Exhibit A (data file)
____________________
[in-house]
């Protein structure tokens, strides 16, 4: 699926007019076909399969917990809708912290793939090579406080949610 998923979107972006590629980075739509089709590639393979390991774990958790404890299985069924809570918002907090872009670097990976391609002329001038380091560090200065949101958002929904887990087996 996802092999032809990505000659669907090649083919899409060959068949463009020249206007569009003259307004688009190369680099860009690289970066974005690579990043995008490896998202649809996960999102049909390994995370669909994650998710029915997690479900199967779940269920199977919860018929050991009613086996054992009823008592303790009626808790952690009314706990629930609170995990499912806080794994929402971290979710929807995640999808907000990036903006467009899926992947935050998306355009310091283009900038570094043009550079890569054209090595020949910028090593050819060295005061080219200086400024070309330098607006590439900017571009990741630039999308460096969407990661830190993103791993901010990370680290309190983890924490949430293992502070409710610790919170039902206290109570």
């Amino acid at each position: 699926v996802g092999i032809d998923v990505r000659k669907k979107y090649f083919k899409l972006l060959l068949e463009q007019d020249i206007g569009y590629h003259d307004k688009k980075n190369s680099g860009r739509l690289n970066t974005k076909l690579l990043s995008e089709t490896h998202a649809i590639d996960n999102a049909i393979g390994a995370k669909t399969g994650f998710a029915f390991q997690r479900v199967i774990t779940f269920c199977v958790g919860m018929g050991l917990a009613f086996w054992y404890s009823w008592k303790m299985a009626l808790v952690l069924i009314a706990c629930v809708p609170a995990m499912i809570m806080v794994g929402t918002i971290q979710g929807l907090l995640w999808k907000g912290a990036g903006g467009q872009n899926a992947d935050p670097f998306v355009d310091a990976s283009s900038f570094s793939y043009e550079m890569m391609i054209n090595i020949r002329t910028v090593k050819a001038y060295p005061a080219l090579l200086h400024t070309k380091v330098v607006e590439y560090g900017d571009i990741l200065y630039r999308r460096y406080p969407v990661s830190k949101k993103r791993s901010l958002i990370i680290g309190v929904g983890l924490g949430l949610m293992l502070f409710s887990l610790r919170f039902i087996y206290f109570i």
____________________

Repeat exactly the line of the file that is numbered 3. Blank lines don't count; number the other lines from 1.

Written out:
């Amino acid at each position: 699926v996802g092999i032809d998923v990505r000659k669907k979107y090649f083919k899409l972006l060959l068949e463009q007019d020249i206007g569009y590629h003259d307004k688009k980075n190369s680099g860009r739509l690289n970066t974005k076909l690579l990043s995008e089709t490896h998202a649809i590639d996960n999102a049909i393979g390994a995370k669909t399969g994650f998710a029915f390991q997690r479900v199967i774990t779940f269920c199977v958790g919860m018929g050991l917990a009613f086996w054992y404890s009823w008592k303790m299985a009626l808790v952690l069924i009314a706990c629930v809708p609170a995990m499912i809570m806080v794994g929402t918002i971290q979710g929807l907090l995640w999808k907000g912290a990036g903006g467009q872009n899926a992947d935050p670097f998306v355009d310091a990976s283009s900038f570094s793939y043009e550079m890569m391609i054209n090595i020949r002329t910028v090593k050819a001038y060295p005061a080219l090579l200086h400024t070309k380091v330098v607006e590439y560090g900017d571009i990741l200065y630039r999308r460096y406080p969407v990661s830190k949101k993103r791993s901010l958002i990370i680290g309190v929904g983890l924490g949430l949610m293992l502070f409710s887990l610790r919170f039902i087996y206290f109570i």